Milton Keynes Theatre
30 September 2008
You Must Love This!
Despite my best intentions in the past 30 years or so, I had only ever seen the film of Evita, in which Madonna played the title role. And I have to say that I think this is the only film that she ever showed an ounce of acting talent despite her whole life being a performance. But I digress. I knew I liked the music, so really wanted to see it on the stage – and I wasn’t disappointed!
Evita depicts the story of Eva Peron and her journey from poverty stricken rural Argentina to Buenos Aires where she pursued a career as a stage, radio, and film actress before becoming the second wife of President Juan Peron and serving as the First Lady of Argentina from 1946 until her death in 1952.
The musical of her life shows Andrew Lloyd Webber in his hey day and this, I feel, is down to the fact that the genius that is Sir Tim Rice was the lyricist. Without Tim, I think it’s fair to say that ALW just does pretty tunes. The mix of humour and drama that Rice’s lyrics inject into all the musicals that the two of them produced together, make them some of the best shows we’ve ever had – and Evita is no exception.
The lyrics are packed with references to Eva being an actress and that her life is a show, one big pantomime. She was therefore the perfect person to have a show written about her, and this musical highlights her use of style and manipulation of image to the end.
The fact is that Eva Peron is not a person you can really feel for. Power hungry, manipulative and fiercely attention-seeking, she was not a woman’s woman and for all the good that she is supposed to have done, there is a strong suggestion that many of her dealings were somewhat shady. So why, at the end, as she did her last broadcast, did I find a tear trickling down my face? Well, it seems that the performer in her had seduced me as well as all those Argentinians many years before.
This of course was down to the performances of a strong ensemble cast and in particular that of Louise Dearman who plays Eva. It had been quite a leap for her from selling programmes and showing people to their seats when she worked front of house at the Milton Keynes Theatre to being on the stage. But she now has audiences on the edge of those seats as she brilliantly conveys Eva’s journey from ambitious 15-year-old to being first lady of her country, still ambitious but dying of cancer.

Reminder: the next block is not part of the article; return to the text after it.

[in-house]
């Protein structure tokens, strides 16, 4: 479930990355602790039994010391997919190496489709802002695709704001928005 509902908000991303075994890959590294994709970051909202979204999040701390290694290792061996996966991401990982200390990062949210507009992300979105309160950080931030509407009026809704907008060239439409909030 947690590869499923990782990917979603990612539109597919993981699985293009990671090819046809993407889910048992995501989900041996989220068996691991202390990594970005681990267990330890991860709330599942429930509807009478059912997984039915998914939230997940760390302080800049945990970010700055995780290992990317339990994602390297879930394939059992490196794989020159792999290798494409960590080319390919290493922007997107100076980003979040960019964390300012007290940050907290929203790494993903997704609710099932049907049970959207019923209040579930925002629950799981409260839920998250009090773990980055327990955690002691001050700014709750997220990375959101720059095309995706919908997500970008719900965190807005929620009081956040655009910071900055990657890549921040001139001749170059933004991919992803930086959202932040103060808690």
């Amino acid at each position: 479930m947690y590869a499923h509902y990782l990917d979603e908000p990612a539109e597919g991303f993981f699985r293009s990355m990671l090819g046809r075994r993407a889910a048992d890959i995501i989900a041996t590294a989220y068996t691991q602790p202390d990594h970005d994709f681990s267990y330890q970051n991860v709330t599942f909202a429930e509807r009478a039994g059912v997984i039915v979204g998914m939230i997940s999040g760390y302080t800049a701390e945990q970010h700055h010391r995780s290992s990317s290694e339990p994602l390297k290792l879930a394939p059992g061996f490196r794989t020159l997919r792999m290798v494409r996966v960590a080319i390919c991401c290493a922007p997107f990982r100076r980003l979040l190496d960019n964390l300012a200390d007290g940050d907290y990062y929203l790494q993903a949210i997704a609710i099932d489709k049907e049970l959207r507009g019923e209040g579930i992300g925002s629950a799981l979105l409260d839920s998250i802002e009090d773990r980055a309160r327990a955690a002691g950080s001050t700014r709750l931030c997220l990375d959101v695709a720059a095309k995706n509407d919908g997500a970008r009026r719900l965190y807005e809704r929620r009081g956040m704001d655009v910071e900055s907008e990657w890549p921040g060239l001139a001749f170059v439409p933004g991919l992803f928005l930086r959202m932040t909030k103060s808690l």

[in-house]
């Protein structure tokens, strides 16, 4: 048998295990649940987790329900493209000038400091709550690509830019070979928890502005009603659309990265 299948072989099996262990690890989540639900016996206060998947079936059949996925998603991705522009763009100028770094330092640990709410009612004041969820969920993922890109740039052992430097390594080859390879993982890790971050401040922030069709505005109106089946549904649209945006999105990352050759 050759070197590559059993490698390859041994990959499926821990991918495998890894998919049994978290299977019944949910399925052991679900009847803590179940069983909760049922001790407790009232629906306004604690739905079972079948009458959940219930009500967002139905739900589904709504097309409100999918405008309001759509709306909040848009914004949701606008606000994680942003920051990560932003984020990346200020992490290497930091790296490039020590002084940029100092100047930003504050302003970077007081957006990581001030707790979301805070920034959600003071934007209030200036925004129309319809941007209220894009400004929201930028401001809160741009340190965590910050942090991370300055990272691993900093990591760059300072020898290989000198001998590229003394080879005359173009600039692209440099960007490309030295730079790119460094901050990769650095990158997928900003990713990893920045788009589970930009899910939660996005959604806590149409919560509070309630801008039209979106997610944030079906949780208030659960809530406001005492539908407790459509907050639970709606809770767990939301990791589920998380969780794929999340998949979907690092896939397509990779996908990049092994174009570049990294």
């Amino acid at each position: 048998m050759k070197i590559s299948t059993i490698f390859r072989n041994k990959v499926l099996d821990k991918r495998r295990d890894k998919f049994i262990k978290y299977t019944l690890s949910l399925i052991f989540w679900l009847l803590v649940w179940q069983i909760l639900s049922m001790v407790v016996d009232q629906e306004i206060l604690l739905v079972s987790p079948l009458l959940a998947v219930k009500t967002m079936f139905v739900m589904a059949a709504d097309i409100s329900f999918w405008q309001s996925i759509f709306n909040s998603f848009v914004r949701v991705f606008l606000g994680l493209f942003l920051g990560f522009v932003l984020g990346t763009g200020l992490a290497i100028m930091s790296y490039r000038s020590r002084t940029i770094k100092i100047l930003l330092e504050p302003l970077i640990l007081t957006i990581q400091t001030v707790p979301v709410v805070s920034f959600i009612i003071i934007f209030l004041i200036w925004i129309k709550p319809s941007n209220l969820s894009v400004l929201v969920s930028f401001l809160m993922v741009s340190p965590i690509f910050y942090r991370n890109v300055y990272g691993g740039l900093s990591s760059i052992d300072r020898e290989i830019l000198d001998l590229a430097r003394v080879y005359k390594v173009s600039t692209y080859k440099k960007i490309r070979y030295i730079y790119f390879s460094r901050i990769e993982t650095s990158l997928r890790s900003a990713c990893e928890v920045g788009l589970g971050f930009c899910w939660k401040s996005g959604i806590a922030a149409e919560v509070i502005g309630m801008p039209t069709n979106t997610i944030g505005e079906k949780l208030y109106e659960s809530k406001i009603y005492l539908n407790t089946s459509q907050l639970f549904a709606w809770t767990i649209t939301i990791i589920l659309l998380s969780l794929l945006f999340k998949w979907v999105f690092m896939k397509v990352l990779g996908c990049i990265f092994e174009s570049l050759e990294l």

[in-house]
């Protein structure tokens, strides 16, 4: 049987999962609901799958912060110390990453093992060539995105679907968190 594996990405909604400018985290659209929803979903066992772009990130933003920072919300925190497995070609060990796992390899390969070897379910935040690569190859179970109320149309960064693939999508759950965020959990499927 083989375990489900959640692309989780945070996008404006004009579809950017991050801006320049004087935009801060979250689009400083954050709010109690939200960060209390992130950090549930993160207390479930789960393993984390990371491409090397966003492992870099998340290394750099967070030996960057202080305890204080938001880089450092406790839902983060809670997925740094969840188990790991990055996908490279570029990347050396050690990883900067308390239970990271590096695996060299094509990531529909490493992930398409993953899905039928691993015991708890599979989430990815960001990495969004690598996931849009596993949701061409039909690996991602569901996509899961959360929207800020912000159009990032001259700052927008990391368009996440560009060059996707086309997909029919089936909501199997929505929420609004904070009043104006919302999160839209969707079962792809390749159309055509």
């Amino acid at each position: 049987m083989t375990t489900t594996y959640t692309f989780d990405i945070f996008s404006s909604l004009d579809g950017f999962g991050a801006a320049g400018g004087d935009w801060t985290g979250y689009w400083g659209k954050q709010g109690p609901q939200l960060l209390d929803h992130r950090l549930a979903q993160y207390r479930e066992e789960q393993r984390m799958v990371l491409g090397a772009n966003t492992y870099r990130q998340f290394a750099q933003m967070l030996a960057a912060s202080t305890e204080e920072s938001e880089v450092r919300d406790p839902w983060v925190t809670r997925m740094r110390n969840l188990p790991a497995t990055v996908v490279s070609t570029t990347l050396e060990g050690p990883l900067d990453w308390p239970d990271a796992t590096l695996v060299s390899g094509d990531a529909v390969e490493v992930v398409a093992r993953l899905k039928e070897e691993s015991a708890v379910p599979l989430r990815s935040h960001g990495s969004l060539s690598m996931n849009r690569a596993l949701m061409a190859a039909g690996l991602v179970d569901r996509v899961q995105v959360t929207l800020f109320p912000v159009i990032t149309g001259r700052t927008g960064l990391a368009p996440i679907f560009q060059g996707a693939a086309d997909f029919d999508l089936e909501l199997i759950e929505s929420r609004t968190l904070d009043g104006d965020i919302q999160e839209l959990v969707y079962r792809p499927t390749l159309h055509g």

A huge voice comes from the tiny Louise and she superbly shows the real person behind the hard mask and touched the vulnerability in all of us. And small as she is against the more statuesque and hugely impressive Mark Heenehan’s Peron, the chemistry between the two was palpable in a way that the mismatched Tony and Maria wasn’t in West Side Story a fortnight ago.
Another star of the show is Seamus Cullen. He was the slightly unkempt looking one with bags of attitude in BBC TV’s Any Dream Will Do, but now that “edge” is being put to good use in his role as Che. And I have to say that I think he is far more suited to this role than that of the frankly rather annoying Joseph! His voice is pure and clear and in this narration role, he holds the whole thing together with humour, anger and panache.
Special mention must also go to Nikki Mae as the Mistress on her professional debut. The song “Another Suitcase in Another Hall” is a classic song and she performs it with feeling. I do feel that it’s odd that this character just appears, sings a fab song then both of them – her and the song – disappear again, apart from a couple of lines of tune later in the show. It’s as if Rice and Lloyd Webber wrote the song, thought it a good commercial piece so decided to shove it in one of their creations! I won’t complain though – it’s a great song!
And this is a great show, well-performed which touches the emotions and sends you off into the night thinking that maybe there is a human being behind even the most odious public figures!
Review – Follies, National Theatre
2 weeks ago